POS systems can help you create SKU codes based on a format that works for your business. For example, your SKU code can have a specific prefix or suffix together with a number that increases consecutively. For example, a SKU for your business might be FD-2340-GR. Others use shortcodes within their SKUs as an easy hint to staff so they don’t need to memorize numbers.
How are SKUs used?
Inventory management: Inventory/stock-takes should be done at regular intervals in retail; both for tax purposes and to ensure accurate inventory levels.
When each product is assigned a unique SKU, inventory availability is easier to determine throughout the year. And when it comes time for a stock-take, SKUs make it easier to reconcile stock levels – so that actual inventory levels match inventory counts in your retail POS or inventory management system.
Stock replenishment: Making use of SKUs can help store owners identify reorder points and a minimum threshold – so when inventory hits a certain level, they are made aware that a new purchase order needs to be placed.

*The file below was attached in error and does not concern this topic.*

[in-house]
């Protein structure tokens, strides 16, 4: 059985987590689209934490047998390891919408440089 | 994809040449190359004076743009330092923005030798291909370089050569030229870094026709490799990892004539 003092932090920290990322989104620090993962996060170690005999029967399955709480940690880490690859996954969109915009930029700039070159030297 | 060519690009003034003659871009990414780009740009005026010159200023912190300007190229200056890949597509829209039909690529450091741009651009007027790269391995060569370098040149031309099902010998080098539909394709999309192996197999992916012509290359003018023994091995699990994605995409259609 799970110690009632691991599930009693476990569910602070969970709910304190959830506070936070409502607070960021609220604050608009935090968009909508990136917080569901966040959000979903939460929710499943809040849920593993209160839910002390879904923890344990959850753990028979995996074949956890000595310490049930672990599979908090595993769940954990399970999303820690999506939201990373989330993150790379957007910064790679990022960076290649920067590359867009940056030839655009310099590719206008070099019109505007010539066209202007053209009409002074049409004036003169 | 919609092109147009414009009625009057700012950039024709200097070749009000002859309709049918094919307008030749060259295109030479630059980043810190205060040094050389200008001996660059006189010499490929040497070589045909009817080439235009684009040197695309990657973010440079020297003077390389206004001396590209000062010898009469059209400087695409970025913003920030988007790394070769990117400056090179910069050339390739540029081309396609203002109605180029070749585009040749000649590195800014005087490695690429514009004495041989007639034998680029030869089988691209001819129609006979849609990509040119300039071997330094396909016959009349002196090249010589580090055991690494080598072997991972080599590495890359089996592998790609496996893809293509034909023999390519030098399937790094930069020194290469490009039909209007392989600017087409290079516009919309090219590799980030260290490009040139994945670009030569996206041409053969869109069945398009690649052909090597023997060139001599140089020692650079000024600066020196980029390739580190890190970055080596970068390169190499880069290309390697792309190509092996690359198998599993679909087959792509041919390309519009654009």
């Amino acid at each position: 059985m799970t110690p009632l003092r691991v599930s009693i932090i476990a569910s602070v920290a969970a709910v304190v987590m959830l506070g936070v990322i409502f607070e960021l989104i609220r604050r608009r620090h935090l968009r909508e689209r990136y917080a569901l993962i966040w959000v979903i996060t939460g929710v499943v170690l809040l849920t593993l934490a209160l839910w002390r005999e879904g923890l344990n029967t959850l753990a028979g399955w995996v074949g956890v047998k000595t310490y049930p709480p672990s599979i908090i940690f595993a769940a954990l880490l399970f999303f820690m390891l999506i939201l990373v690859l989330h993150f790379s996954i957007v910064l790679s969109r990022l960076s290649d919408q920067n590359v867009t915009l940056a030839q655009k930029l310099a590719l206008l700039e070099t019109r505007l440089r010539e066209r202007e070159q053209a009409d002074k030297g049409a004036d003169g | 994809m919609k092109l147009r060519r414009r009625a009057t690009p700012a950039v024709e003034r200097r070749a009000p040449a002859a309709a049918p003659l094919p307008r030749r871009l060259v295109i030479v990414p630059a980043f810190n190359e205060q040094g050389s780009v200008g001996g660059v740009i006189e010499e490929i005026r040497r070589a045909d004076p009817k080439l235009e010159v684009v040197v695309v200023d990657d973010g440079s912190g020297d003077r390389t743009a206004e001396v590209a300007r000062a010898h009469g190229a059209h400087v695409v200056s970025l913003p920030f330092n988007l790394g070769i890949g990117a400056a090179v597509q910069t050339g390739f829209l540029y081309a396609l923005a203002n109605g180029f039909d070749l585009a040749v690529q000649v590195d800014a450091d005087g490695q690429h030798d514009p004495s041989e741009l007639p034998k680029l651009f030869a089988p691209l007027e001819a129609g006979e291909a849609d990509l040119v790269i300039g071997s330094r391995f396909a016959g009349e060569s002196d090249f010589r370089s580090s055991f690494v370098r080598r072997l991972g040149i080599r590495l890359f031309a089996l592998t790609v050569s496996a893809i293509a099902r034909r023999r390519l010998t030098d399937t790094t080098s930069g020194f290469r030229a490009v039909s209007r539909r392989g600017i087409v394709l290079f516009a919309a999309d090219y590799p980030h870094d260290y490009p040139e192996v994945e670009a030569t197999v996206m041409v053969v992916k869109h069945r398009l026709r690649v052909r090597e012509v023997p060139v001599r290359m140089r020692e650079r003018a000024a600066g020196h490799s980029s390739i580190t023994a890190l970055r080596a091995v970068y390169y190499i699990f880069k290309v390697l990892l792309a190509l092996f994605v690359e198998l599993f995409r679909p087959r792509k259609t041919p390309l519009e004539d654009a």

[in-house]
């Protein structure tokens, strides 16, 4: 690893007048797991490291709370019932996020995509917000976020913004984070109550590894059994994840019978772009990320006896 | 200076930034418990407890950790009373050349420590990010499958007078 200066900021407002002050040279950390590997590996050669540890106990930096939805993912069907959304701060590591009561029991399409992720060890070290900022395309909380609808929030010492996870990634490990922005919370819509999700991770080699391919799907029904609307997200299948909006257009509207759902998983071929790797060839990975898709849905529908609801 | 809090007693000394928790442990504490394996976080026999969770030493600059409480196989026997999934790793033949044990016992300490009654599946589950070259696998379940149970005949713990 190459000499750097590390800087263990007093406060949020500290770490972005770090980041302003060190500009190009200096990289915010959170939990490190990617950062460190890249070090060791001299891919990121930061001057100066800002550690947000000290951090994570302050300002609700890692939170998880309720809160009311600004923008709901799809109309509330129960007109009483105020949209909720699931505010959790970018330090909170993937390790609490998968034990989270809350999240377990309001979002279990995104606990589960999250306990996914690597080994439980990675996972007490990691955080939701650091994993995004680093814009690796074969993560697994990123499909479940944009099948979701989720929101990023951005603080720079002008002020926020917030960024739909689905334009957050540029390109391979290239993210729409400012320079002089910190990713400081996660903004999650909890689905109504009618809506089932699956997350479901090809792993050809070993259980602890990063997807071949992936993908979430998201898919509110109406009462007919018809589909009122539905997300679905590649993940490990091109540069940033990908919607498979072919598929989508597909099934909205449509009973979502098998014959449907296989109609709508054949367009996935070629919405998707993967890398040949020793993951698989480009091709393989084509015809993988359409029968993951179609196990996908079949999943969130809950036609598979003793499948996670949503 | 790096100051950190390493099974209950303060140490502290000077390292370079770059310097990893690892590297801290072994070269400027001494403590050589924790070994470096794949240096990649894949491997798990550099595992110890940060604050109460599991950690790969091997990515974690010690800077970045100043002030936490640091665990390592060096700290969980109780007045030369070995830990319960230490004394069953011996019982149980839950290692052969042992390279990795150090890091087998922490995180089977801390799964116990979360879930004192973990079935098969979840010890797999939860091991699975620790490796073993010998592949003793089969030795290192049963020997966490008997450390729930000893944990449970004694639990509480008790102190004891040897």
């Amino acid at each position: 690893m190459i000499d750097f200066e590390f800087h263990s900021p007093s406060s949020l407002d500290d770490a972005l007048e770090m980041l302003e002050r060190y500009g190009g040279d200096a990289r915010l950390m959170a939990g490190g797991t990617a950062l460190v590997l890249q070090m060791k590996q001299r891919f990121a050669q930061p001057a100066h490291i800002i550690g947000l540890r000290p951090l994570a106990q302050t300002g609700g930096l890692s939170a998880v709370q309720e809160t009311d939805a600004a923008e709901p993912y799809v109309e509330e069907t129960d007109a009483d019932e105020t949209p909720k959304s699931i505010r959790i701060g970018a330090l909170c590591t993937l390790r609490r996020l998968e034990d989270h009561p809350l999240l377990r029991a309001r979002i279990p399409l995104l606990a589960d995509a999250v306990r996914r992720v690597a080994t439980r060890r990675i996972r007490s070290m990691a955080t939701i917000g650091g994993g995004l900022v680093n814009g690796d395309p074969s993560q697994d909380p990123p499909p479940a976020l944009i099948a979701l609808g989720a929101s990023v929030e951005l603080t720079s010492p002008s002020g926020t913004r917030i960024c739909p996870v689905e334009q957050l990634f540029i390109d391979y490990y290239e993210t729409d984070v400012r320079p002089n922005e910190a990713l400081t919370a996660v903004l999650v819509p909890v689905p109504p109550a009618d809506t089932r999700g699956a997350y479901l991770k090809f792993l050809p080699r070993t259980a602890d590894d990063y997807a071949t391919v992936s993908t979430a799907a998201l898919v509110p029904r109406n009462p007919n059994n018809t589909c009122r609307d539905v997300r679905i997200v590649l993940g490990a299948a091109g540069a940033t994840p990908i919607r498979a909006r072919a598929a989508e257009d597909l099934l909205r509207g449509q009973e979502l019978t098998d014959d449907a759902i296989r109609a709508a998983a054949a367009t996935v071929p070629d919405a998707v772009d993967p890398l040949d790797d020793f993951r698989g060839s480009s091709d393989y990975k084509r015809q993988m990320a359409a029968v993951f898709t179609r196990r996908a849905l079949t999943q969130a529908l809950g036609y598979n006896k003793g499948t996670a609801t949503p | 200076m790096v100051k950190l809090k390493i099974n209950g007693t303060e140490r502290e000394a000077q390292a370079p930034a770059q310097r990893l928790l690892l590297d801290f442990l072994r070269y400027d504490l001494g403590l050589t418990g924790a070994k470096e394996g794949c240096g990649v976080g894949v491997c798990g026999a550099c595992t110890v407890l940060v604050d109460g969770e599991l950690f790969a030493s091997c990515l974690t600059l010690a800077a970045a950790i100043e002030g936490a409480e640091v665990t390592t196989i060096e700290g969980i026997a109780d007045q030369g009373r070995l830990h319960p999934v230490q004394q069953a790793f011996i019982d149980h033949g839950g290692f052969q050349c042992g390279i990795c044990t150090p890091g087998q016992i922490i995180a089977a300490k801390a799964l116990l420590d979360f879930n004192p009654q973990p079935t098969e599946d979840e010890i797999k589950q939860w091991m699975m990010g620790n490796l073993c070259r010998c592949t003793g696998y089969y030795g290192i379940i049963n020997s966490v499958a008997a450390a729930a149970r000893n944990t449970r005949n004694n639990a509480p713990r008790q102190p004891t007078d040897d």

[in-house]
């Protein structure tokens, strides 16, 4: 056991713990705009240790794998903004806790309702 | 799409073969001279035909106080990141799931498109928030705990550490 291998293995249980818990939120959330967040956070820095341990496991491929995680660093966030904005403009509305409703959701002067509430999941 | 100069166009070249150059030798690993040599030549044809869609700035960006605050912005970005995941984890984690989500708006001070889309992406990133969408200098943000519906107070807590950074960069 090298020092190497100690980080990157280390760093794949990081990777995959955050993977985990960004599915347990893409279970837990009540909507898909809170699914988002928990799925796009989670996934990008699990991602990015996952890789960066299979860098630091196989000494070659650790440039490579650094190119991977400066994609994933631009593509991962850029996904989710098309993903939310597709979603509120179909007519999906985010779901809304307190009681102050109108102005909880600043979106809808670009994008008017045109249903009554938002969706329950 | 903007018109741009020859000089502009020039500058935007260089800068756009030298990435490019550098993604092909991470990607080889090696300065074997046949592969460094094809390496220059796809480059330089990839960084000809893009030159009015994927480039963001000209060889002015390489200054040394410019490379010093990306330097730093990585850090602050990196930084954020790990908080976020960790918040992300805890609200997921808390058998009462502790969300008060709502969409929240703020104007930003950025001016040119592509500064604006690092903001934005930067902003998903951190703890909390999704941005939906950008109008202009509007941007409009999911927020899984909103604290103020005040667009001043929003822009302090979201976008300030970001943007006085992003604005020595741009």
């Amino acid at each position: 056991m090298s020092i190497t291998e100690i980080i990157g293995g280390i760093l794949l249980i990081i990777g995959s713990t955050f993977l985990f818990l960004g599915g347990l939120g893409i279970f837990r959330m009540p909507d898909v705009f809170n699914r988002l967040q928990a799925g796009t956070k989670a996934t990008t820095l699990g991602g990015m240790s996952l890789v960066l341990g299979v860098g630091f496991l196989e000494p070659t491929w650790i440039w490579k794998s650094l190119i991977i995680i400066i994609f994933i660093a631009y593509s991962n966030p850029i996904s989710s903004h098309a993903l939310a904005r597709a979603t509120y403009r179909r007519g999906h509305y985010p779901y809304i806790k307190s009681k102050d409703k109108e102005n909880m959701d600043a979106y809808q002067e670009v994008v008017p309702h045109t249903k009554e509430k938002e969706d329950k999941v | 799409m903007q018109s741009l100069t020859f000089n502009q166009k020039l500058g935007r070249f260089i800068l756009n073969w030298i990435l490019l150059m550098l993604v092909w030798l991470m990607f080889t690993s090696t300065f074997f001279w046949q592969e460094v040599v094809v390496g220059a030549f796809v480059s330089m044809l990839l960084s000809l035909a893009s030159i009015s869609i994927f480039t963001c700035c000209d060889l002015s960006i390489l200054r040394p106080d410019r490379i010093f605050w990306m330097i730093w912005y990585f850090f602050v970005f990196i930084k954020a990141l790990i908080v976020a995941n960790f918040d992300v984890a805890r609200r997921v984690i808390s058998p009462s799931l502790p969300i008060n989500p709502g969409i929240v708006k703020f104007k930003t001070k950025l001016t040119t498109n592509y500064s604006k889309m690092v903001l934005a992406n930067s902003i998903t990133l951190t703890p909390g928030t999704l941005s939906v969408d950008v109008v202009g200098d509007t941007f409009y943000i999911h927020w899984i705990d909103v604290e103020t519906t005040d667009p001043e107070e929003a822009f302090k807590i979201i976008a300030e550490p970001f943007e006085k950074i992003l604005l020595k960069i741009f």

These internal codes also help you identify the products that move faster. Meaning you only have to re-order when you really need to – resulting in reduced inventory holding costs.
Better customer experience: Have you ever walked into a store and seen a pair of shoes or a t-shirt that you liked – but it turned out that you needed a different size? In this case, retail employees usually scan the item’s barcode or label to see if they have your size in stock, either in the back stockroom or at a different location.
This instance explains how SKUs are used within a retail system to improve customer experience. When products share a traceable type of code, you and your staff can more easily identify stock levels quickly so that more time is available to actually assist customers.
Identify profitable stock: SKUs are generally the easiest way for retailers to filter for specific and detailed product reporting – e.g. identifying best sellers and underperforming products by their SKU. When you combine this with merchandising and product categories or tags, business owners can more easily see the effectiveness of their store’s product mix.
Identify inventory shrinkage: Inventory shrinkage in retail can be defined as the discrepancy that exists between the inventory quantity in a retailer’s POS system and the actual inventory in that store. In other words, it consists of the stock/product/inventory that goes missing due to human error, theft, damage, miscounting etc.
And properly designed and implemented SKUs are central to any good inventory management system. They are key to modern digital retail since they are necessary to share and track inventory information between different locations, systems, and sales channels.
Did you find this article helpful?
We will be posting more inventory management tips in the upcoming weeks.